San Francisco, CA – The Plant Based Foods Association (PBFA), the trade association representing more than 160 plant-based food companies, has released the first-of-its kind standard for the labeling of plant-based meat alternatives. The goal of the voluntary standard is to promote consistency in labeling across the plant-based meat category, which grew by over 10% last year in grocery stores and is now featured in numerous chain restaurants across the country.

“As consumers increasingly seeking out plant-based meat options, the Plant Based Foods Association is leading the way by promoting a labeling standard that suggests clear labeling terms that consumers understand,” said Michele Simon, PBFA’s executive director. As the industry leader in plant-based food advocacy, last year PBFA released voluntary labeling standards for plant-based milks.

PBFA’s meat alternative standards allow for references to the type of animal-meat (i.e. “meat, “chicken,” “hamburger,” etc.) and the form of the product (i.e. “nuggets,” “burger,” etc.) along with a qualifier that clearly indicates that the food is plant-based or vegetarian. These qualifiers include: “plant-based,” “vegan,” “meatless,” “meat-free,” “vegetarian,” “veggie,” “made from plants,” and other similar phrases. The full standards document can be found here.

As plant-based foods continue to grow in popularity, so do political threats from special interests. PBFA is hard at work making sure our members can label their foods in a way that consumers understand. In addition to the voluntary labeling standards, PBFA is also actively engaged in policy battles at the federal and state level to defend its members constitutional rights to common sense labeling. This includes vigorously lobbying against “The Real MEAT Act,” which seeks to unjustly codify the definition of “meat” for labeling purposes and would require the use of “imitation” on labels for plant-based meats. It also aims, in an unprecedented power grab, to expand jurisdiction of the labeling of plant-based foods to USDA if the FDA fails to act.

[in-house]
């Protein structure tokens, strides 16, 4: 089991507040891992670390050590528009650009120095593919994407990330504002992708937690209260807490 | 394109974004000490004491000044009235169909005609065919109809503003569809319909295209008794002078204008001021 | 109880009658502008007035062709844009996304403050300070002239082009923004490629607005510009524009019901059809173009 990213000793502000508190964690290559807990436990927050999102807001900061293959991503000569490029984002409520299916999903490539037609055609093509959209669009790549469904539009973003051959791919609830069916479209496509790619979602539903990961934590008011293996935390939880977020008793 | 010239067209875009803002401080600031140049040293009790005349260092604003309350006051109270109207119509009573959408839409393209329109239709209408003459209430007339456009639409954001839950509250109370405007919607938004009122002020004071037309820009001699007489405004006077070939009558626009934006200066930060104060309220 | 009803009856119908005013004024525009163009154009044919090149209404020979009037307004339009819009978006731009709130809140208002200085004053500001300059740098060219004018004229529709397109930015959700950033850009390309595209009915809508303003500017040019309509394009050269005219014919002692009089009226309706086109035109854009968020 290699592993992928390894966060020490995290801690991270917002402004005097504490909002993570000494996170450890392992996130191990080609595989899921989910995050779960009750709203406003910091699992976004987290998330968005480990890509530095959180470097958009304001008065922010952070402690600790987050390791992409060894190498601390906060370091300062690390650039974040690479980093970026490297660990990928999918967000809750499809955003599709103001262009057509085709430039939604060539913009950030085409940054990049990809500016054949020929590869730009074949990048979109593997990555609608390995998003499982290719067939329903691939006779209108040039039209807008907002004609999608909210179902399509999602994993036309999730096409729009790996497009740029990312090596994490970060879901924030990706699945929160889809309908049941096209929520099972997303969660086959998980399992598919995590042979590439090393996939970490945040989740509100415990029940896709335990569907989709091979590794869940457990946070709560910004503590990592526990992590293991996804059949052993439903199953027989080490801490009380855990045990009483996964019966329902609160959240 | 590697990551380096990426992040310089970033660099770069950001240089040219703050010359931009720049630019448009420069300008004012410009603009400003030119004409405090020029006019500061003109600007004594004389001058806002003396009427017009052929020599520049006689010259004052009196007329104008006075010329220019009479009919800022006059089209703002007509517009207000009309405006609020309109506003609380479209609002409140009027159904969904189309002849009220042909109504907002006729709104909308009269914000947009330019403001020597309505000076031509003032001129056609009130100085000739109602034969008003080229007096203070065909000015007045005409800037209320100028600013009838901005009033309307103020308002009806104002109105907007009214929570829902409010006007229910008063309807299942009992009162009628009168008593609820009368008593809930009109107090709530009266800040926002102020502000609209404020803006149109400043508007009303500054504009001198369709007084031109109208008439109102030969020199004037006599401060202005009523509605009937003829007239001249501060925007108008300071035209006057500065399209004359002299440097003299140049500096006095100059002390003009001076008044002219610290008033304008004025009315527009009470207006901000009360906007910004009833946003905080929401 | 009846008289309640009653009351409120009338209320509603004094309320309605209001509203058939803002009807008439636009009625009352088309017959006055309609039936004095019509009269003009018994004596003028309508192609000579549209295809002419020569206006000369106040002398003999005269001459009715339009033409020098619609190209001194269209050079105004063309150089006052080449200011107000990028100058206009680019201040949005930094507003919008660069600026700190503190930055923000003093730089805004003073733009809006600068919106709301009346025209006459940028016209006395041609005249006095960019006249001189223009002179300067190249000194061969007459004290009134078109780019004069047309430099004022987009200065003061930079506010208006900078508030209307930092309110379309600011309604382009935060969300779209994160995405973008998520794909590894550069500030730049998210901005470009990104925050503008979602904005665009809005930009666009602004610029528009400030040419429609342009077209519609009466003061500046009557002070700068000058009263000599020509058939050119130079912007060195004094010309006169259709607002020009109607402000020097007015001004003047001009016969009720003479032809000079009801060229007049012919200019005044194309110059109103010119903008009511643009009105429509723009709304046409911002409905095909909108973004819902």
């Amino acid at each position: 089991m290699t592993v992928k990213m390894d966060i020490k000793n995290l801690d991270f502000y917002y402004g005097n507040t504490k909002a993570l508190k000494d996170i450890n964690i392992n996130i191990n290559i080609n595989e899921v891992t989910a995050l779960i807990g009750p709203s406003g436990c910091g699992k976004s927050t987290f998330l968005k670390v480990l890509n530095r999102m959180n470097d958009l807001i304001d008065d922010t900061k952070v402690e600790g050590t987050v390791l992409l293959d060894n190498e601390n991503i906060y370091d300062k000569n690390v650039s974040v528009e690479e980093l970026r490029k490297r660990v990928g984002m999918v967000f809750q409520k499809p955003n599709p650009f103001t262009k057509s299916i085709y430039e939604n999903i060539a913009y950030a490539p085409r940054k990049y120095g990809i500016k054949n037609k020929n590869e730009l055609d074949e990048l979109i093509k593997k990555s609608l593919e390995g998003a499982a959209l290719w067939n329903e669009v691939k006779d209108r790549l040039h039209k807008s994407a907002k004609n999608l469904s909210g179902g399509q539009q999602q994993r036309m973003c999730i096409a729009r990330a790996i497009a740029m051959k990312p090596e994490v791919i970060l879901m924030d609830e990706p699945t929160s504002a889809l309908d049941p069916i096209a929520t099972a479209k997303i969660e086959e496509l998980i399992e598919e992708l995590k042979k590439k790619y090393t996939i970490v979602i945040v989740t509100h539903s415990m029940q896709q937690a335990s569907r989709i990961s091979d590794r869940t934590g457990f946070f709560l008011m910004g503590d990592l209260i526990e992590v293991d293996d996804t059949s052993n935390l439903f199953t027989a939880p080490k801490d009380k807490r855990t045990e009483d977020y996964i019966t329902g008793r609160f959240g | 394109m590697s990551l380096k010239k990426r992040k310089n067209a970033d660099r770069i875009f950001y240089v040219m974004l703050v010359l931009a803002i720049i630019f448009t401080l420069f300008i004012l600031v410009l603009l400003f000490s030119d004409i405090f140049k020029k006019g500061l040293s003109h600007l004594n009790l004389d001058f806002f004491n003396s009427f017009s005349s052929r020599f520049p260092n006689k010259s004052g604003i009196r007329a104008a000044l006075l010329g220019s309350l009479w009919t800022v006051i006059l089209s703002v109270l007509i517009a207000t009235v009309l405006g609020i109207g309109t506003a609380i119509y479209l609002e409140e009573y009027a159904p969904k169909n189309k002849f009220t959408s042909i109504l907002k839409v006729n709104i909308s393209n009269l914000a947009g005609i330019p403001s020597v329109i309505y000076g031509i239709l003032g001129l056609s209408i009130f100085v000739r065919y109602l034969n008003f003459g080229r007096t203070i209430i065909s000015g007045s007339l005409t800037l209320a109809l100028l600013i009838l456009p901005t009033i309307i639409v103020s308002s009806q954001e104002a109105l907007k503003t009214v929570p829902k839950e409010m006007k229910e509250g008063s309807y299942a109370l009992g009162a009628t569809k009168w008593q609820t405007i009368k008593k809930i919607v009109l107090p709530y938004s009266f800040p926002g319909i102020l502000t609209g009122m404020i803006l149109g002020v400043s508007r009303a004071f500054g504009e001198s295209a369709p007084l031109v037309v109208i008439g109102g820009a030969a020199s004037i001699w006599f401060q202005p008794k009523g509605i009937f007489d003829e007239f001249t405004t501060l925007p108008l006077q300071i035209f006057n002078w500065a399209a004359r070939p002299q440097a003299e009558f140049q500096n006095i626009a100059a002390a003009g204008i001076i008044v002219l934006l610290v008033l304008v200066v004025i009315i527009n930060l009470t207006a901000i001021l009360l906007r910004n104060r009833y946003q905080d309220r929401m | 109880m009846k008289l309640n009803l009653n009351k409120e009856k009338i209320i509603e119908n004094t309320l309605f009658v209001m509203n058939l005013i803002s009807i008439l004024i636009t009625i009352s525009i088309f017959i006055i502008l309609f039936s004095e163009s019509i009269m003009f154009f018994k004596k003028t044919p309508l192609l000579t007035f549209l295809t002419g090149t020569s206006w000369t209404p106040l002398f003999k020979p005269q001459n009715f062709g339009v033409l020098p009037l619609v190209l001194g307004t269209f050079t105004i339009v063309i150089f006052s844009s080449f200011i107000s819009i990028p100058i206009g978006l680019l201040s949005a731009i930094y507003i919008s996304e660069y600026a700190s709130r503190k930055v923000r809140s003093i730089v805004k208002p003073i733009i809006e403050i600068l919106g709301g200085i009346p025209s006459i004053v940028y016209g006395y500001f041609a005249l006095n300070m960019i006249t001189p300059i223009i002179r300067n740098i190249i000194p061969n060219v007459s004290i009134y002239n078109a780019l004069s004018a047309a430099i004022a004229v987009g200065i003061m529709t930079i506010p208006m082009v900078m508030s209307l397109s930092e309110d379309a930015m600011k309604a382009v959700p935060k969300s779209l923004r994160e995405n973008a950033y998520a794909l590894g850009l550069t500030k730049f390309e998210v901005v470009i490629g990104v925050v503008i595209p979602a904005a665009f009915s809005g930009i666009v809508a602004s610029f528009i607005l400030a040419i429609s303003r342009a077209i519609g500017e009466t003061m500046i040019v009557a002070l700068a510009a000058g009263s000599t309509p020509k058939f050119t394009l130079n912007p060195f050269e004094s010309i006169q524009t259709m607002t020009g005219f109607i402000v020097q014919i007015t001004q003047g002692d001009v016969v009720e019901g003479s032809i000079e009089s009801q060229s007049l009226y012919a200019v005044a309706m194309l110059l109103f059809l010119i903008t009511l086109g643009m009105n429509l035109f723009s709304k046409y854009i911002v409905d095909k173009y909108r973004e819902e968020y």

PBFA has also been fighting this year in over half the states on labeling restriction bills as conventional meat and dairy special interests continue to attack free market competition. PBFA anticipates that these attacks will continue, and pledges to continue to work to ensure a level playing field for its members, both in the legislative arena and, where necessary, in the courthouse. Recently, PBFA and its member company, Upton’s Naturals, with legal representation from the Institute for Justice, won a significant legal fight in Mississippi. As a result of our lawsuit, state officials agreed to revise regulations to allow plant-based food companies to continue using common meat terms alongside proper qualifiers, as PBFA’s labeling guidance suggests. First Amendment lawsuits are pending in Arkansas and Missouri on similar laws, and more lawsuits are likely to follow.

In Wisconsin, the state legislature is currently considering three legislative proposals that would unfairly limit how plant-based dairy and meat alternatives are labeled. In response, PBFA’s lobbyist Dan Colegrove recently testified before the state’s Senate Agriculture Committee urging the committee to not support the bills, which may be voted on this month in Wisconsin’s Senate and Assembly.

The PBFA plant-based meat standards committee consisted of representatives from the following member companies: Beyond Meat, Hungry Planet, Lightlife and Field Roast, Morningstar Farms, No Evil Foods, Tofurky, and Upton’s Naturals.